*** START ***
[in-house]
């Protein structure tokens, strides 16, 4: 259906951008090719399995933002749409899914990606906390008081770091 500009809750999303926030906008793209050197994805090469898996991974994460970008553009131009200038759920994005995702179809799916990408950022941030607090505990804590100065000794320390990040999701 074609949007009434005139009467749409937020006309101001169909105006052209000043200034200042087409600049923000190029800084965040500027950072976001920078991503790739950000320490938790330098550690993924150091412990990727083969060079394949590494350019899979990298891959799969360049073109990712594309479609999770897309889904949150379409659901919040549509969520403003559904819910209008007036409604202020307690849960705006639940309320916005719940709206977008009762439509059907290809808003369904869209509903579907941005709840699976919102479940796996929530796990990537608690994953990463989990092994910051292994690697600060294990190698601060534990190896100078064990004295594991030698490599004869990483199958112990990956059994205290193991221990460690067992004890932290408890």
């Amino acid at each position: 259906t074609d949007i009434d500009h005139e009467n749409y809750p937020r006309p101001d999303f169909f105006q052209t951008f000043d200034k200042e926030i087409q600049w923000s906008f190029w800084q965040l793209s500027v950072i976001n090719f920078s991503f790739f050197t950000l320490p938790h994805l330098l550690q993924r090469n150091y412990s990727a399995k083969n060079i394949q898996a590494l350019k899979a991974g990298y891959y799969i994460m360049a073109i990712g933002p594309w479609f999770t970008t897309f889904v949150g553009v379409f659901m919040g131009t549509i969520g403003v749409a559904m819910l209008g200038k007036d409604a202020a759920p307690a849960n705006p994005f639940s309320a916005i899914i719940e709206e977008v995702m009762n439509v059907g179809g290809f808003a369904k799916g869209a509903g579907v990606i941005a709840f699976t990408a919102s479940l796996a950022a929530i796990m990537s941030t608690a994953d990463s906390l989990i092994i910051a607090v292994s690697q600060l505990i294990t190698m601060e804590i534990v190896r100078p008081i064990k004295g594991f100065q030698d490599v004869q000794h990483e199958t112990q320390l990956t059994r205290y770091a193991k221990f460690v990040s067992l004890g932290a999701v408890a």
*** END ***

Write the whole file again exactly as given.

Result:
[in-house]
């Protein structure tokens, strides 16, 4: 259906951008090719399995933002749409899914990606906390008081770091 500009809750999303926030906008793209050197994805090469898996991974994460970008553009131009200038759920994005995702179809799916990408950022941030607090505990804590100065000794320390990040999701 074609949007009434005139009467749409937020006309101001169909105006052209000043200034200042087409600049923000190029800084965040500027950072976001920078991503790739950000320490938790330098550690993924150091412990990727083969060079394949590494350019899979990298891959799969360049073109990712594309479609999770897309889904949150379409659901919040549509969520403003559904819910209008007036409604202020307690849960705006639940309320916005719940709206977008009762439509059907290809808003369904869209509903579907941005709840699976919102479940796996929530796990990537608690994953990463989990092994910051292994690697600060294990190698601060534990190896100078064990004295594991030698490599004869990483199958112990990956059994205290193991221990460690067992004890932290408890």
């Amino acid at each position: 259906t074609d949007i009434d500009h005139e009467n749409y809750p937020r006309p101001d999303f169909f105006q052209t951008f000043d200034k200042e926030i087409q600049w923000s906008f190029w800084q965040l793209s500027v950072i976001n090719f920078s991503f790739f050197t950000l320490p938790h994805l330098l550690q993924r090469n150091y412990s990727a399995k083969n060079i394949q898996a590494l350019k899979a991974g990298y891959y799969i994460m360049a073109i990712g933002p594309w479609f999770t970008t897309f889904v949150g553009v379409f659901m919040g131009t549509i969520g403003v749409a559904m819910l209008g200038k007036d409604a202020a759920p307690a849960n705006p994005f639940s309320a916005i899914i719940e709206e977008v995702m009762n439509v059907g179809g290809f808003a369904k799916g869209a509903g579907v990606i941005a709840f699976t990408a919102s479940l796996a950022a929530i796990m990537s941030t608690a994953d990463s906390l989990i092994i910051a607090v292994s690697q600060l505990i294990t190698m601060e804590i534990v190896r100078p008081i064990k004295g594991f100065q030698d490599v004869q000794h990483e199958t112990q320390l990956t059994r205290y770091a193991k221990f460690v990040s067992l004890g932290a999701v408890a």